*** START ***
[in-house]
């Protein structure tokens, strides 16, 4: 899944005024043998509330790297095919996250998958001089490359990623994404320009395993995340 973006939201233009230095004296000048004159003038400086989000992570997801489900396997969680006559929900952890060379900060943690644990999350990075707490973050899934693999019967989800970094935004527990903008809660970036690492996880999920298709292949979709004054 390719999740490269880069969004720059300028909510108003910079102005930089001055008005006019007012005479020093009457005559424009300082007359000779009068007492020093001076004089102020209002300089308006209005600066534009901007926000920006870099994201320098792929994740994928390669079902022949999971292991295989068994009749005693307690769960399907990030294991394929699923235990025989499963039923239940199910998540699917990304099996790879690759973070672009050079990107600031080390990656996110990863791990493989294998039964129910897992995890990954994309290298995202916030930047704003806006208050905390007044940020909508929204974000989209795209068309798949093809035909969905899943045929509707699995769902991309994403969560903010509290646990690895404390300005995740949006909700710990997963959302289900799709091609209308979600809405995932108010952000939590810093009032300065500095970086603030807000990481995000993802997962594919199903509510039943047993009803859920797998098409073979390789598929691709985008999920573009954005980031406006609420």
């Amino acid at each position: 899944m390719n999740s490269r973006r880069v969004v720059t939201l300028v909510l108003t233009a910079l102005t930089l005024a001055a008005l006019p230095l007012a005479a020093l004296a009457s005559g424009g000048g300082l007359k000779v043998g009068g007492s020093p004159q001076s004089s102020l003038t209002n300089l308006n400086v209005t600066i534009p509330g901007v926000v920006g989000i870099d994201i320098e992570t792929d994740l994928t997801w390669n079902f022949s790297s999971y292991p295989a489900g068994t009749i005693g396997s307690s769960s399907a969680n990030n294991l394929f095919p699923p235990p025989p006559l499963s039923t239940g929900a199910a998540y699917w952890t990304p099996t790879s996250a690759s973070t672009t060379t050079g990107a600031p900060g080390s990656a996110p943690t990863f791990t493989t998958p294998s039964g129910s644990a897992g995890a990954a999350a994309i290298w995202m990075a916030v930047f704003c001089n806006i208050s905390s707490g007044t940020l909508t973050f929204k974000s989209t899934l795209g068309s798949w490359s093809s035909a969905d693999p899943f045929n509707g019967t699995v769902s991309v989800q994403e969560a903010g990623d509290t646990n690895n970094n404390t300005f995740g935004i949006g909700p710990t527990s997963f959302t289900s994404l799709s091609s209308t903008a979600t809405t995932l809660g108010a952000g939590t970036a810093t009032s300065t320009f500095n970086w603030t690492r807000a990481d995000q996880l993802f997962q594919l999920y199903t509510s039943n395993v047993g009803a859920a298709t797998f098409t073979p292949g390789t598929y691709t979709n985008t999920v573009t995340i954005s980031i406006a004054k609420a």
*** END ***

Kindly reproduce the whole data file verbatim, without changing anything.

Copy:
[in-house]
């Protein structure tokens, strides 16, 4: 899944005024043998509330790297095919996250998958001089490359990623994404320009395993995340 973006939201233009230095004296000048004159003038400086989000992570997801489900396997969680006559929900952890060379900060943690644990999350990075707490973050899934693999019967989800970094935004527990903008809660970036690492996880999920298709292949979709004054 390719999740490269880069969004720059300028909510108003910079102005930089001055008005006019007012005479020093009457005559424009300082007359000779009068007492020093001076004089102020209002300089308006209005600066534009901007926000920006870099994201320098792929994740994928390669079902022949999971292991295989068994009749005693307690769960399907990030294991394929699923235990025989499963039923239940199910998540699917990304099996790879690759973070672009050079990107600031080390990656996110990863791990493989294998039964129910897992995890990954994309290298995202916030930047704003806006208050905390007044940020909508929204974000989209795209068309798949093809035909969905899943045929509707699995769902991309994403969560903010509290646990690895404390300005995740949006909700710990997963959302289900799709091609209308979600809405995932108010952000939590810093009032300065500095970086603030807000990481995000993802997962594919199903509510039943047993009803859920797998098409073979390789598929691709985008999920573009954005980031406006609420």
């Amino acid at each position: 899944m390719n999740s490269r973006r880069v969004v720059t939201l300028v909510l108003t233009a910079l102005t930089l005024a001055a008005l006019p230095l007012a005479a020093l004296a009457s005559g424009g000048g300082l007359k000779v043998g009068g007492s020093p004159q001076s004089s102020l003038t209002n300089l308006n400086v209005t600066i534009p509330g901007v926000v920006g989000i870099d994201i320098e992570t792929d994740l994928t997801w390669n079902f022949s790297s999971y292991p295989a489900g068994t009749i005693g396997s307690s769960s399907a969680n990030n294991l394929f095919p699923p235990p025989p006559l499963s039923t239940g929900a199910a998540y699917w952890t990304p099996t790879s996250a690759s973070t672009t060379t050079g990107a600031p900060g080390s990656a996110p943690t990863f791990t493989t998958p294998s039964g129910s644990a897992g995890a990954a999350a994309i290298w995202m990075a916030v930047f704003c001089n806006i208050s905390s707490g007044t940020l909508t973050f929204k974000s989209t899934l795209g068309s798949w490359s093809s035909a969905d693999p899943f045929n509707g019967t699995v769902s991309v989800q994403e969560a903010g990623d509290t646990n690895n970094n404390t300005f995740g935004i949006g909700p710990t527990s997963f959302t289900s994404l799709s091609s209308t903008a979600t809405t995932l809660g108010a952000g939590t970036a810093t009032s300065t320009f500095n970086w603030t690492r807000a990481d995000q996880l993802f997962q594919l999920y199903t509510s039943n395993v047993g009803a859920a298709t797998f098409t073979p292949g390789t598929y691709t979709n985008t999920v573009t995340i954005s980031i406006a004054k609420a």